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I have a multithreaded (pthreads) application where I have hooked SIGINT to allow me to interrupt the program. I set up a signal hander thread like so:

    /*** startup code ***/
// Prep signal-related stuff:
signal(SIGPIPE, SIG_IGN);

sigset_t set;
sigemptyset(&set);
sigaddset(&set, SIGINT);
assert(0 == pthread_sigmask(SIG_BLOCK, &set, NULL));

// Spawn signal handling thread
pthread_t sig_pthread;
pthread_create(&sig_pthread, NULL, &sig_thread, (void *) &set);

The signal handler thread is here:

static void* sig_thread(void *arg) {
    sigset_t *set = (sigset_t *) arg;
    int s, sig;

#ifndef __APPLE__
    prctl(PR_SET_NAME, "signal hander", 0, 0, 0);
#endif

    for (;;) {
        s = sigwait(set, &sig);
        if (s != 0) {
            ERR(E_UNKNOWN, "sigwait failed?\n");
            /* ERR is macro -> exit(E_UNKNOWN) */
        }

        if (sig == SIGINT) {
            ...
        } else {
            ERR(E_UNKNOWN, "caught unknown signal %d\n", sig);
            /* ERR is macro -> exit(E_UNKNOWN) */
        }
    }
}

When running normally, the code works as expected. However, if I run the program under gdb, I get:

--- E: caught unknown signal 4611

Does anyone have any insight on the (decimal) value 4611 (0x1203, 01103)? It was not anything obvious in signal.h. Does anyone know what gdb is doing to cause this to happen and how I can fix / prevent it?

share|improve this question
    
The code that contains ` /*** startup code ***/` , does this thread/function/etc. still exist as the sig_thread() thread is running - just to make sure the set variable you hand over to sig_thread() still exists and isn't garbage ? –  nos Jun 18 '13 at 7:53
    
Yes, it lives for the life of the process. –  Pat Jun 19 '13 at 8:32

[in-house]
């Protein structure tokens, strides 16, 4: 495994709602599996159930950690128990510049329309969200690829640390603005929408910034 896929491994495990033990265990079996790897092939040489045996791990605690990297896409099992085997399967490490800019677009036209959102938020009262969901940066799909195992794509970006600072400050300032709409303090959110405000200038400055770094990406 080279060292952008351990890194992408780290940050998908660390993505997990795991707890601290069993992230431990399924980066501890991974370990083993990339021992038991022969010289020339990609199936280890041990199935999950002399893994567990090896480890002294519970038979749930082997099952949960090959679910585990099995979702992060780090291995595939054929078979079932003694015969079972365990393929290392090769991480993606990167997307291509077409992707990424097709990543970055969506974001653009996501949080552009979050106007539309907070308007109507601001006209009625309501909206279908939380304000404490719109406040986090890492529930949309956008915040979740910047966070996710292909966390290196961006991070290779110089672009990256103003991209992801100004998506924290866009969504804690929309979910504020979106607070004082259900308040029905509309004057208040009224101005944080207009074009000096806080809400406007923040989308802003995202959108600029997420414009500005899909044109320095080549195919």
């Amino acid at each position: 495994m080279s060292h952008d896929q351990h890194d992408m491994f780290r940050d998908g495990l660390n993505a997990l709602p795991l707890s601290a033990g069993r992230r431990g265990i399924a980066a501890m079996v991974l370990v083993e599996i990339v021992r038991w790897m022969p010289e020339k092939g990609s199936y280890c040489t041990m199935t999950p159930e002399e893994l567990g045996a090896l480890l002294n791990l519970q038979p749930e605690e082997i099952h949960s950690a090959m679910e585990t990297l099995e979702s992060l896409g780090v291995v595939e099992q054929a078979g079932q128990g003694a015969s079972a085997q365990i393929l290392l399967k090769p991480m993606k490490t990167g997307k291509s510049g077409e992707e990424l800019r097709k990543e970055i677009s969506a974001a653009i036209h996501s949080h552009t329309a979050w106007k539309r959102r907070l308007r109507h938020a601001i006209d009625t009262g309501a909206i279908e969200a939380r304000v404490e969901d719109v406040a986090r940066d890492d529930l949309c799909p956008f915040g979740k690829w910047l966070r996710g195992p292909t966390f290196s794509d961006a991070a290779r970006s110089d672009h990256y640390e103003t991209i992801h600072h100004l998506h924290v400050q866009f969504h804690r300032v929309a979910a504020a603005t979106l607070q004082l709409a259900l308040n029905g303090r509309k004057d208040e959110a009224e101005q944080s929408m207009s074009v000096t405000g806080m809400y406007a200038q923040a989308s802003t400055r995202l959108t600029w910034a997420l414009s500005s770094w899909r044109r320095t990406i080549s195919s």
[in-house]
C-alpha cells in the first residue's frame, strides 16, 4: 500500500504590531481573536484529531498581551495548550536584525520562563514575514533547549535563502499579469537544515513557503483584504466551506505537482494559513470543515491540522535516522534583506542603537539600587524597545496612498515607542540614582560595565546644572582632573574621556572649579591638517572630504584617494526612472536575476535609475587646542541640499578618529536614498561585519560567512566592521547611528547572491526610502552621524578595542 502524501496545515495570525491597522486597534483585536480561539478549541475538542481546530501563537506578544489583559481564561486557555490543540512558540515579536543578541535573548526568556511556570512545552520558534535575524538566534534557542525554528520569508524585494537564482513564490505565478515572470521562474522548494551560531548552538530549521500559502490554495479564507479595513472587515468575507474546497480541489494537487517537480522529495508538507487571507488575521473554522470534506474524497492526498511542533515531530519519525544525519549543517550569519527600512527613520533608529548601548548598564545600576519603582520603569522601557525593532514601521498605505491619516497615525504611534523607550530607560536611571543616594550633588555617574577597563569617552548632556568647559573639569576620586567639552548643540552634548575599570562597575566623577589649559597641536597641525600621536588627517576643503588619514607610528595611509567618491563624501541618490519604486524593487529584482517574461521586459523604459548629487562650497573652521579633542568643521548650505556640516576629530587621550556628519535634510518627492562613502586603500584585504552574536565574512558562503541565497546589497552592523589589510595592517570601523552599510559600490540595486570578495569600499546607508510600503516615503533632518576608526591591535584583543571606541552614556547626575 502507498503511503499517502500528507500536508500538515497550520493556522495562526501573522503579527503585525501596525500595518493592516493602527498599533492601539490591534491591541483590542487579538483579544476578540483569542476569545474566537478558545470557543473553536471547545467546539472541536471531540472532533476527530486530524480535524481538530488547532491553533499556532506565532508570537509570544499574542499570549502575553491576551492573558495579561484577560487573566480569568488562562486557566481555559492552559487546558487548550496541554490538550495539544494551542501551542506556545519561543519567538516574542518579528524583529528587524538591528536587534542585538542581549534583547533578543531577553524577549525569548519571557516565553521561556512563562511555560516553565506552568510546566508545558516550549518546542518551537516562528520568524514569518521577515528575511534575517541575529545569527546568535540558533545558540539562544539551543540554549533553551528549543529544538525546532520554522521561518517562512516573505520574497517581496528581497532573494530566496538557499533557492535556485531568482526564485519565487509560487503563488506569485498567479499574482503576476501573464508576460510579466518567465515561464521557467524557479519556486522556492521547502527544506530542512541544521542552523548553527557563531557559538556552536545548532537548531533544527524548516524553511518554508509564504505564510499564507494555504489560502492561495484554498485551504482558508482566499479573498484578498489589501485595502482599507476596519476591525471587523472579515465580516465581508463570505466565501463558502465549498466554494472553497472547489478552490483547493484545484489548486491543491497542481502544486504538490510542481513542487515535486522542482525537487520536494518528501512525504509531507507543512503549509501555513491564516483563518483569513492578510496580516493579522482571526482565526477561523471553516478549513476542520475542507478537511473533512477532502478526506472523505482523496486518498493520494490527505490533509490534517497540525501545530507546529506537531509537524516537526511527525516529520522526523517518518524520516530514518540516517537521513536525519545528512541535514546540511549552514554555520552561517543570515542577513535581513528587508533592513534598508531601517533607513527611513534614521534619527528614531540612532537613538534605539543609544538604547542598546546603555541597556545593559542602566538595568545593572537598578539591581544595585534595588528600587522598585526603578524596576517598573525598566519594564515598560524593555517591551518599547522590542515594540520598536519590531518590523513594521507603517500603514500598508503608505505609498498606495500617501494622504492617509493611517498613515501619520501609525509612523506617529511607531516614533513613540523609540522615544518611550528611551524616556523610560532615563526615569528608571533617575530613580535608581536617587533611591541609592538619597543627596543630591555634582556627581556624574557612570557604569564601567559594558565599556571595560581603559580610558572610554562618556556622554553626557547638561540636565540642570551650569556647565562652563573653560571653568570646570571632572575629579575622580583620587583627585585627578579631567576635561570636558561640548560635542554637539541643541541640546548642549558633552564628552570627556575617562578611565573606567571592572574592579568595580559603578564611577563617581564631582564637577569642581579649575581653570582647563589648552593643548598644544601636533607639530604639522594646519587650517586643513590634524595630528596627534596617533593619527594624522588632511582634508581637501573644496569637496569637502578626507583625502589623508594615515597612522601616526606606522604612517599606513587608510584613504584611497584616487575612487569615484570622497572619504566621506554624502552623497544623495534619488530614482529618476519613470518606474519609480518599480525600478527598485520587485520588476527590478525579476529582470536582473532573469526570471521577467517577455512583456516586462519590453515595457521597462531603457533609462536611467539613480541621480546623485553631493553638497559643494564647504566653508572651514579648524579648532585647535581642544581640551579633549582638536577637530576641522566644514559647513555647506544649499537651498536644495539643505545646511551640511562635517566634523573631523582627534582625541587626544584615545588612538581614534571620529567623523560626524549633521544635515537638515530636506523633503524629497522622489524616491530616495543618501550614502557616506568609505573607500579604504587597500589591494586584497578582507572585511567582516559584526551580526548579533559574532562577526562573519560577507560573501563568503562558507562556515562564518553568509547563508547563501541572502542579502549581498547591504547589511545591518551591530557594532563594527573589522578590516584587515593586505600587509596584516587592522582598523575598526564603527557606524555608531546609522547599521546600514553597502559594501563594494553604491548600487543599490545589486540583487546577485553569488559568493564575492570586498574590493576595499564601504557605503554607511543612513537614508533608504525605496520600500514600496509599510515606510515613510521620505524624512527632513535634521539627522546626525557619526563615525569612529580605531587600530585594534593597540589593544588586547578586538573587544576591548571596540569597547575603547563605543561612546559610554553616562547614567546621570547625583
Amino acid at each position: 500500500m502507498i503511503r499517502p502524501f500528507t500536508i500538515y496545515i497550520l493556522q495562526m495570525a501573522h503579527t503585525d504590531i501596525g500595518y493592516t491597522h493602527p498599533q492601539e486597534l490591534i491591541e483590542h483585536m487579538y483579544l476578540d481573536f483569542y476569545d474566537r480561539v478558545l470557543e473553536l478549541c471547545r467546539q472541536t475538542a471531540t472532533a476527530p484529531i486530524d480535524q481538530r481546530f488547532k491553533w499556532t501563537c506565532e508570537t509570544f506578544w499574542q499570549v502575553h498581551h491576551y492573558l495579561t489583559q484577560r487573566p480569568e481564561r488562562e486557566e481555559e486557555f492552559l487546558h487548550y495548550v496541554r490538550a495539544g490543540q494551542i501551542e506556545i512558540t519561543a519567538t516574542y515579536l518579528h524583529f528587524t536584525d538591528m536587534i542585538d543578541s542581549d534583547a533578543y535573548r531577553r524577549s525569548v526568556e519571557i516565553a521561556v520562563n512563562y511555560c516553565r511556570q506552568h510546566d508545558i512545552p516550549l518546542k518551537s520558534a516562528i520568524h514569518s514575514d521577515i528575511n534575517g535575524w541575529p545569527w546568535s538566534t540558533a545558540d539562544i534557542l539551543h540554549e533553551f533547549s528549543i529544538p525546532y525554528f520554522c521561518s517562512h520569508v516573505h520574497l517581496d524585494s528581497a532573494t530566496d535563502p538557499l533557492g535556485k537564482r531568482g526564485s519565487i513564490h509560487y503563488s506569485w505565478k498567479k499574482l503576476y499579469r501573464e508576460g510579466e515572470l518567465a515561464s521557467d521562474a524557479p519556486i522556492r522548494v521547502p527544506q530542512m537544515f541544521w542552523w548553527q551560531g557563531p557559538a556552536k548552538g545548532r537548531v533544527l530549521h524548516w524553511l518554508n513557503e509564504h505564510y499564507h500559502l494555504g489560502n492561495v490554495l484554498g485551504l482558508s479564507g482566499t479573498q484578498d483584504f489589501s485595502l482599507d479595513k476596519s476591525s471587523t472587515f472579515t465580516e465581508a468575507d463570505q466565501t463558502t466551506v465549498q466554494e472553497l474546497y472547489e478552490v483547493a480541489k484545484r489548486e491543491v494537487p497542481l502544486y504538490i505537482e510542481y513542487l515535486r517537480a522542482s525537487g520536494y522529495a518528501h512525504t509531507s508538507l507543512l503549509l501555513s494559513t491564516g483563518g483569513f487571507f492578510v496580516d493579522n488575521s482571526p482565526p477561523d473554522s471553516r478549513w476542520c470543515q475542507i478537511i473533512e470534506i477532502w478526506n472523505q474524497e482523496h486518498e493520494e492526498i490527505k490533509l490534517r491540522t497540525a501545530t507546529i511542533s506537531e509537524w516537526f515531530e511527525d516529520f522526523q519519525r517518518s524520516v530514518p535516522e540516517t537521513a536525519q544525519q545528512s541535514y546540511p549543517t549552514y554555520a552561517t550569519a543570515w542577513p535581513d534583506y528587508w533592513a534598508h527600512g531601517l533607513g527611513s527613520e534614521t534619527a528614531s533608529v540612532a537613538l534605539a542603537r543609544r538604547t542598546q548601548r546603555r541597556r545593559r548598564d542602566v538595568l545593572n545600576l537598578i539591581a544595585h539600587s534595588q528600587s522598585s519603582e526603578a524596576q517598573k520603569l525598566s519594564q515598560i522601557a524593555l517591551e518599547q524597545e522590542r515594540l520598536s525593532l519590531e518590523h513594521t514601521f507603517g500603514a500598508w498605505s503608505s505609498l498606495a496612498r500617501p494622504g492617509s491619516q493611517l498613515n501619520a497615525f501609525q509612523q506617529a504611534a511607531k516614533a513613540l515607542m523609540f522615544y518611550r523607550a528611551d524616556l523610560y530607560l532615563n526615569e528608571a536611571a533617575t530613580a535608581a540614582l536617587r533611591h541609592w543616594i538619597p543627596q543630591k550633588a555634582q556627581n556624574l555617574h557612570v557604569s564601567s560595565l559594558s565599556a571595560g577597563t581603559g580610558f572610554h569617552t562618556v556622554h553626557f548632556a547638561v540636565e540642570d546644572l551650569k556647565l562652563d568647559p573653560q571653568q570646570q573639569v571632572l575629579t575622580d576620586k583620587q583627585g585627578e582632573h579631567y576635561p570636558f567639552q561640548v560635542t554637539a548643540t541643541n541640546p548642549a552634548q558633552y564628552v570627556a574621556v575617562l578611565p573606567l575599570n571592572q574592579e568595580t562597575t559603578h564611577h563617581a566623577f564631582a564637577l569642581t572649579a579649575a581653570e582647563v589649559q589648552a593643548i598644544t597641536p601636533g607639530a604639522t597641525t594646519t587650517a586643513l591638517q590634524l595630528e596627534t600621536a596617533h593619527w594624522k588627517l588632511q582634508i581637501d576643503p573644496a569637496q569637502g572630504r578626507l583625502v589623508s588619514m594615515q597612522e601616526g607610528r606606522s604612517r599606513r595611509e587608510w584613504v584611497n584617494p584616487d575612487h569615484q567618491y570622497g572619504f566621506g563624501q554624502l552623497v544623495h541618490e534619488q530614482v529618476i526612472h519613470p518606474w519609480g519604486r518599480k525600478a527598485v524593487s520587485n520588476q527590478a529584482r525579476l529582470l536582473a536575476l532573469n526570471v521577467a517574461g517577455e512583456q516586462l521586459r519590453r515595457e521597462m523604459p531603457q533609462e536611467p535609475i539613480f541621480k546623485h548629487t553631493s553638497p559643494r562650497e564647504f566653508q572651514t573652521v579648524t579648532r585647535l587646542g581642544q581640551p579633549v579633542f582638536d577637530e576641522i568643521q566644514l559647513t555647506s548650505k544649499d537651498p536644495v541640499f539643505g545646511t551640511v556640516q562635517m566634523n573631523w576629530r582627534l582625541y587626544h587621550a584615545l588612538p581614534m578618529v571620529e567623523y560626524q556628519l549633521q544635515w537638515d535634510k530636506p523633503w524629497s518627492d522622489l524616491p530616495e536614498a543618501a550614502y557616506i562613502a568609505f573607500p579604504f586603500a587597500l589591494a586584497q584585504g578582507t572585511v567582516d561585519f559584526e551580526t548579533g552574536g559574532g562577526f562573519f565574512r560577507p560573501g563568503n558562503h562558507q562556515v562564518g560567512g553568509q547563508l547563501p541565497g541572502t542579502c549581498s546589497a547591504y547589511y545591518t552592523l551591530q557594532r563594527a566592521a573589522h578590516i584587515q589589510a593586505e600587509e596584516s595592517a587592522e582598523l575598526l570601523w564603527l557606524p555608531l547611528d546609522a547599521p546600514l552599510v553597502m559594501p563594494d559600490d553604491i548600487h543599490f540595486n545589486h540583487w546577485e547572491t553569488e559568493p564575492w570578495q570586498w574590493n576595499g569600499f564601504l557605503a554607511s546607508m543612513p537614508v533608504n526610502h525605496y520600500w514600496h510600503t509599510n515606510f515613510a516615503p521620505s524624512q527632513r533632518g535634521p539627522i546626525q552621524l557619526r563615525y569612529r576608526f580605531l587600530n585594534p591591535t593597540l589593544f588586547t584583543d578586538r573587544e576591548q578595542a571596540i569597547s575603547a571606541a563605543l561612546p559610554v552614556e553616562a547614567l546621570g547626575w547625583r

I think it probably isn't anything gdb is doing per se; but rather a kernel and/or libc problem. If I were investigating this I might try watching the kernel behavior here using systemtap. –  Tom Tromey Jun 19 '13 at 16:23
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1 Answer

I suspect the 4611 to be garbage, as you do not initialise sig prior to calling sigwait().

From the sources you show, it seems like you do not skip the test of sig in case of an error (s != 0).

You might like to mod your code like so:

#include <stdio.h>    
#include <signal.h>
...

#define E_UNKNOWN "E"
#define ERR(ec, fmt, ...) (fprintf(stderr, "--- %s: " fmt, (ec), __VA_ARGS__))

...

  for (;;) {
    int sig = 0;
    int s = sigwait(set, &sig);

    if (s != 0) {
        ERR(E_UNKNOWN, "sigwait() failed with %d.\n", s);
    }
    else {
      if (sig == SIGINT) {
          ...
      } else {
        ERR(E_UNKNOWN, "Caught unhandled signal %d.\n", sig);
      }
    }
    ...
share|improve this answer
    
It should never get there however. ERR is a macro that expands to exit() with some pretty-printing. If s != 0 the code will die before reaching the unhandled signal line. I've edited the question to make this slightly clearer. –  Pat Jun 19 '13 at 8:33
    
@Pat: I see. However, you do yourself a favour initialising sig prior to calling sigwait(), because you will then see whether sigwat() set the 4611 or not. –  alk Jun 19 '13 at 9:50
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